“Web 2.0″ is commonly associated with web development and web design that facilitates interactive information sharing, interoperability, user-centered design and collaboration on the World Wide Web. Examples of Web 2.0 include web-based communities, hosted services, web applications, social-networking sites, video-sharing sites, wikis, blogs, mashups and folksonomies. A Web 2.0 site allows its users to interact with other users or to change website content, in contrast to non-interactive websites where users are limited to the passive viewing of information that is provided to them.
The term is closely associated with Tim O’Reilly because of the O’Reilly Media Web 2.0 conference in 2004. Although the term suggests a new version of the World Wide Web, it does not refer to an update to any technical specifications, but rather to cumulative changes in the ways software developers and end-users use the Web. Whether Web 2.0 is qualitatively different from prior web technologies has been challenged by World Wide Web inventor Tim Berners-Lee who called the term a “piece of jargon”
The term “Web 2.0″ was coined by Darcy DiNucci in 1999. In her article “Fragmented Future,” she writes
The Web we know now, which loads into a browser window in essentially static screenfuls, is only an embryo of the Web to come. The first glimmerings of Web 2.0 are beginning to appear, and we are just starting to see how that embryo might develop The Web will be understood not as screenfuls of text and graphics but as a transport mechanism, the ether through which interactivity happens. It will [...] appear on your computer screen, [...] on your TV set [...] your car dashboard [...] your cell phone [...] hand-held game machines [...] and maybe even your microwave.
Her use of the term deals mainly with Web design and aesthetics; she argues that the Web is “fragmenting” due to the widespread use of portable Web-ready devices. Her article is aimed at designers, reminding them to code for an ever-increasing variety of hardware. As such, her use of the term hints at – but does not directly relate to – the current uses of the term.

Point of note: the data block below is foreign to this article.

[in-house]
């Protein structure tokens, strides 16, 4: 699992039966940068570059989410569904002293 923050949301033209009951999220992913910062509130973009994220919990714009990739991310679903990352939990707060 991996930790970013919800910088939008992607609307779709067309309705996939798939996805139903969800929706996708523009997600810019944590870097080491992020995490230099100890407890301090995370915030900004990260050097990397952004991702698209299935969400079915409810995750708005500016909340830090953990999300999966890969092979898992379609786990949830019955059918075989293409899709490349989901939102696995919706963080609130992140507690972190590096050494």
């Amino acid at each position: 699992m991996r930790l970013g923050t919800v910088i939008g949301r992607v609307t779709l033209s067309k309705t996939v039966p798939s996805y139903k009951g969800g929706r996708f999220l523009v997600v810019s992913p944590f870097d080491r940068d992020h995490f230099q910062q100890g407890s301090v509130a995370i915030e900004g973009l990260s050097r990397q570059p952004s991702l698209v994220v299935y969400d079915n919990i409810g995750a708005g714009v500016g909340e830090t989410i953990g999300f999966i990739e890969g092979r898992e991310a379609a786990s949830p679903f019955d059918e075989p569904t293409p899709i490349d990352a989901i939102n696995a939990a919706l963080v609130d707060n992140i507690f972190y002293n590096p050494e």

The term did not resurface until 2003. These authors focus on the concepts currently associated with the term where, as Scott Dietzen puts it, “the Web becomes a universal, standards-based integration platform.”
In 2004, the term began its rise in popularity when O’Reilly Media and MediaLive hosted the first Web 2.0 conference. In their opening remarks, John Batelle and Tim O’Reilly outlined their definition of the “Web as Platform,” where software applications are built upon the Web as opposed to upon the desktop. The unique aspect of this migration, they argued, is that “customers are building your business for you.” They argued that the activities of users generating content (in the form of ideas, text, videos, or pictures) could be “harnessed” to create value. According to Tim O’Reilly:
Web 2.0 is the business revolution in the computer industry caused by the move to the Internet as a platform, and an attempt to understand the rules for success on that new platform.
From there, the term Web 2.0 was largely championed by bloggers and by technology journalists, culminating in the 2006 TIME magazine Person of The Year – “You.” That is, TIME selected the masses of users who were participating in content creation on social networks, blogs, wikis, and media sharing sites. The cover story author Lev Grossman explains:
It’s a story about community and collaboration on a scale never seen before. It’s about the cosmic compendium of knowledge Wikipedia and the million-channel people’s network YouTube and the online metropolis MySpace. It’s about the many wresting power from the few and helping one another for nothing and how that will not only change the world, but also change the way the world changes.
Web 2.0 websites allow users to do more than just retrieve information. They can build on the interactive facilities of “Web 1.0″ to provide “Network as platform” computing, allowing users to run software-applications entirely through a browser. Users can own the data on a Web 2.0 site and exercise control over that data. These sites may have an “Architecture of participation” that encourages users to add value to the application as they use it. This stands in contrast to traditional websites, the sort that limited visitors to viewing and whose content only the site’s owner could modify. Web 2.0 sites often feature a rich, user-friendly interface based on Ajax and similar client-side interactivity frameworks, or full client-server application frameworks such as OpenLaszlo, Flex, and the ZK framework..
The concept of Web-as-participation-platform captures many of these characteristics. Bart Decrem, a founder and former CEO of Flock, calls Web 2.0 the “participatory Web” and regards the Web-as-information-source as Web 1.0.
The impossibility of excluding group-members who don’t contribute to the provision of goods from sharing profits gives rise to the possibility that rational members will prefer to withhold their contribution of effort and free-ride on the contribution of others. This requires what is sometimes called Radical Trust by the management of the website. According to Best, the characteristics of Web 2.0 are: rich user experience, user participation, dynamic content, metadata, web standards and scalability. Further characteristics, such as openness, freedom and collective intelligence by way of user participation, can also be viewed as essential attributes of Web 2.0.
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